When you make the decision to become a professional DJ, you already know it is going to be a long hard uphill slog. In fact it can be such a day to day struggle
that you hardly notice that you’re moving up in the world. Instead of having a couple DJ gigs each week, you’re now working 5 days a week, some weeks even more than that. You operate like a well-oiled machine, packing your DJ equipment up and setting it up inside the DJ booth with ease.
But you still feel as though you’re not “there” yet. Why? Part of it is that there is no specific pinnacle like winning Wimbledon or an Oscar or leading men’s group topics to cement your status as an awesome DJ. But there are some signs you can look to that will tell you—without a doubt—that you’re on the fast track to DJ success.
One of first things that will give you a clue that you are quickly becoming a popular pro DJ is your schedule. Most of us start our DJ careers as a hobby with a (fingers crossed) hope that it can become more. I mean, we all want to be full time DJs but many people don’t know if they have what it takes until they take that leap and do it.
But if your hobby turns into a steady stream of DJ gigs and income that you can’t pass up, you are on the right track. This doesn’t guarantee DJ superstardom, but it does mean that you can do what you love as a sustainable career.
When you need help—of an assistant or girlfriend or manager—to keep your schedule straight, that is a good sign for your DJ career.
Ask any DJ what was the worst part of the early days in their career and they will tell you it’s all the crap they had to deal with from club managers, promoters and sometimes other DJs. The truth is we all have to deal with it at some point in time and often we handle it badly. Really badly.
But when you’ve been doing this for a while you’ll realize how to deal with it without losing your sh*t. A manager or promoter is trying to stiff you on your fee? You’ll handle it without choking anyone out or you’ll phone up your manager and have him take care of it for you.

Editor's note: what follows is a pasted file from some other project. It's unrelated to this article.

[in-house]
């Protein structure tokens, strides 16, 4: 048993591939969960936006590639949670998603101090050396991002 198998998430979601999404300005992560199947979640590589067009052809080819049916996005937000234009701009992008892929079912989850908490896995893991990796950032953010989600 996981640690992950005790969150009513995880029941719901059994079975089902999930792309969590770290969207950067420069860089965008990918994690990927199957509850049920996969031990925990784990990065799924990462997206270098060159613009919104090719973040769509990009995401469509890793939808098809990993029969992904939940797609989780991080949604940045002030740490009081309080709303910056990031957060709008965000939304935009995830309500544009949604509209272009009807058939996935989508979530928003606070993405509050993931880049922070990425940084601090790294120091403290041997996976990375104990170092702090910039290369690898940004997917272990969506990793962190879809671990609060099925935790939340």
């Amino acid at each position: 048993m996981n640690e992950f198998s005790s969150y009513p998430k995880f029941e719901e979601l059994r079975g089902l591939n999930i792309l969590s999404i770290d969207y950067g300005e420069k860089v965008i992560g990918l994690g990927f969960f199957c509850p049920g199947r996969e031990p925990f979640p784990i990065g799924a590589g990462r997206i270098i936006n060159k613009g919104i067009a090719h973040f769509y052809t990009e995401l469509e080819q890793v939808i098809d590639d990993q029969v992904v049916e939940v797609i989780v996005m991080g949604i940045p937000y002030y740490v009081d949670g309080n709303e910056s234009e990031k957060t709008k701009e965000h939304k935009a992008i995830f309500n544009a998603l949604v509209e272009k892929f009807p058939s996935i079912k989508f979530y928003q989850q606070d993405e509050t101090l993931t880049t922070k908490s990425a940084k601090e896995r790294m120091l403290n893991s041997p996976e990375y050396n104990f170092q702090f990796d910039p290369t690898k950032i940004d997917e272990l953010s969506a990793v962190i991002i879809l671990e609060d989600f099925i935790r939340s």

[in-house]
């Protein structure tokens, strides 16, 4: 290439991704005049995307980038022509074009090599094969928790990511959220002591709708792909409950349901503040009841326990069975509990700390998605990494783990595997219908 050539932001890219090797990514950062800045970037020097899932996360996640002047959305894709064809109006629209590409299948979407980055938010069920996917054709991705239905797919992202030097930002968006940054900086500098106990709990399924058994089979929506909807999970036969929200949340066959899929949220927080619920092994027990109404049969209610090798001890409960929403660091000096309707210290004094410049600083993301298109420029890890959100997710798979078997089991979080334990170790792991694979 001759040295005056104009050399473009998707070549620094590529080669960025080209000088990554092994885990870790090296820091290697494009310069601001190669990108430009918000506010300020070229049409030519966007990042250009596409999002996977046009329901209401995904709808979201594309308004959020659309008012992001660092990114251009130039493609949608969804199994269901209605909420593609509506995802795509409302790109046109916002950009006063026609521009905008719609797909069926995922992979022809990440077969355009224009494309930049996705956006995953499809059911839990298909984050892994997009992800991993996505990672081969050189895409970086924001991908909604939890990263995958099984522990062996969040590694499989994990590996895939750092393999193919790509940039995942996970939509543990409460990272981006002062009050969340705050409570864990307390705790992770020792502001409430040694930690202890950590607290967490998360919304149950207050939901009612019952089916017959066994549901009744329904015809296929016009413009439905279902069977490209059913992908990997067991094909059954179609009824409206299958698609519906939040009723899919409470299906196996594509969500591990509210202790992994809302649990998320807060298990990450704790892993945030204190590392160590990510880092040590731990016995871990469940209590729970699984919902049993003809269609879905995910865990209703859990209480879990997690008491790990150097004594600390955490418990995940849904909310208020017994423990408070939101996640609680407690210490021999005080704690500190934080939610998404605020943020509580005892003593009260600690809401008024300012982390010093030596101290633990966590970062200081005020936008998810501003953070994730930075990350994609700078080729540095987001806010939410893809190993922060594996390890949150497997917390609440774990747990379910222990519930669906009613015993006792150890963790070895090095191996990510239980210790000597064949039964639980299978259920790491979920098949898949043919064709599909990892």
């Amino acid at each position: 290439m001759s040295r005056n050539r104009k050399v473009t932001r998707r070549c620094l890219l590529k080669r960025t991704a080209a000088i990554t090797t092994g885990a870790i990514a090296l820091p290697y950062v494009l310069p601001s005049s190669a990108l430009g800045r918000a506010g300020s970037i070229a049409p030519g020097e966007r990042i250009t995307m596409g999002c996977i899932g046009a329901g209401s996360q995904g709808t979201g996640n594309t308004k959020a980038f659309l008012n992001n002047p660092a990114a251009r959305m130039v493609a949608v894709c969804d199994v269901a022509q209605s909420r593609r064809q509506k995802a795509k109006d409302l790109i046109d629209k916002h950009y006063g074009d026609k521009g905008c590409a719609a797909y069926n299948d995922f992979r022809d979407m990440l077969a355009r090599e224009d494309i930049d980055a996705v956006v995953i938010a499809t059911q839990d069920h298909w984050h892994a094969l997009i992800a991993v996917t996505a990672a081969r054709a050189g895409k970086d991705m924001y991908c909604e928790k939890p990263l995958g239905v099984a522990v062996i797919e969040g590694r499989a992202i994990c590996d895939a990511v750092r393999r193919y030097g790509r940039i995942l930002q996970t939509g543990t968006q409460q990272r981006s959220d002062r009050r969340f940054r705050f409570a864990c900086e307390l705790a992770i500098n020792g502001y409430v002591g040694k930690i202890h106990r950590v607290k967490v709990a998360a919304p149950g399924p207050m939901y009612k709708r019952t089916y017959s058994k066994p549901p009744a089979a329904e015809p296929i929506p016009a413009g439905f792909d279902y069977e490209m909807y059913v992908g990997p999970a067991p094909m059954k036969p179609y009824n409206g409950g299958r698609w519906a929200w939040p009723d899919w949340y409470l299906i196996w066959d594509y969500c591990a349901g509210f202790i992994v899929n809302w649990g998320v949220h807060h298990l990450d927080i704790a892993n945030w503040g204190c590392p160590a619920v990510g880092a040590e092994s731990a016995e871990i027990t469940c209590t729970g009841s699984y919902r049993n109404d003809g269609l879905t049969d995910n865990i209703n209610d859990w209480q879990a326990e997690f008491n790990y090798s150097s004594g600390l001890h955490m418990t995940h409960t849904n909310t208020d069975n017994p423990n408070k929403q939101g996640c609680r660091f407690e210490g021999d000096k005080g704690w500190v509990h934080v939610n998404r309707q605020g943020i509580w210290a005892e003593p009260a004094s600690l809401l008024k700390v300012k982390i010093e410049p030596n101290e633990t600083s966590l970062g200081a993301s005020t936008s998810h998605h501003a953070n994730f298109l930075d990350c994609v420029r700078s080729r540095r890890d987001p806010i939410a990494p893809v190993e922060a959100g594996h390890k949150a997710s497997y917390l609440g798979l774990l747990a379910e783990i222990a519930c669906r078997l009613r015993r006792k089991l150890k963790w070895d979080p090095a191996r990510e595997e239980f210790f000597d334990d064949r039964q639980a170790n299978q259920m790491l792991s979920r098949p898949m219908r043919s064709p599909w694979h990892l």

This crap is all part of the package, which means eventually you will learn how to handle it.
If you’ve been DJing long enough and frequently enough to have a reputation then your DJ career is on the right track. Now, that reputation may be good or bad but…you have one.
If you have a reputation for being friendly and hardworking, that will serve you well for booking regular gigs and spreading word of mouth recommendations for your services. Now if you have a bad reputation that’s not great, but you can be known as a d-bag and still have people love your DJ skills.
But people prefer to hire people they like so…work on that.
For me, one of the ways I really knew that I was a full-fledged professional DJ was when I started getting emails and phone calls from complete strangers looking to book me for a gig. That is a feeling you will remember forever and it will help you in those rare times when gigs dry up.
You network like crazy so you expect to book gigs that way. But when your reputation has become so impressive that people you haven’t gotten around to reaching out to yet are calling you for gigs, your career is headed right where you want it to go.
I don’t mean therapy, but hey that’s up to you. When you need help with your gig schedule, handling the logistics of getting to gigs, accommodations, photo shoots and interviews, your DJ career has reached the point where you need ‘people’.
This is a very good sign for your career because it means you are no longer a one man operation. Even if you loved learning every aspect of the business, you’ll soon realize that playing manager, assistant, pit bull and accountant is having a negative impact on your music and your performances.
When you need to hire someone to help you manage your career, you can pat yourself on the back and crack open the bubbly, because you are officially a successful professional DJ.
Once you realize you’ve done what you’ve set out to do, don’t stop. Keep going because it was your hard work and diligence that got you here. Imagine how far you could go in another year or two!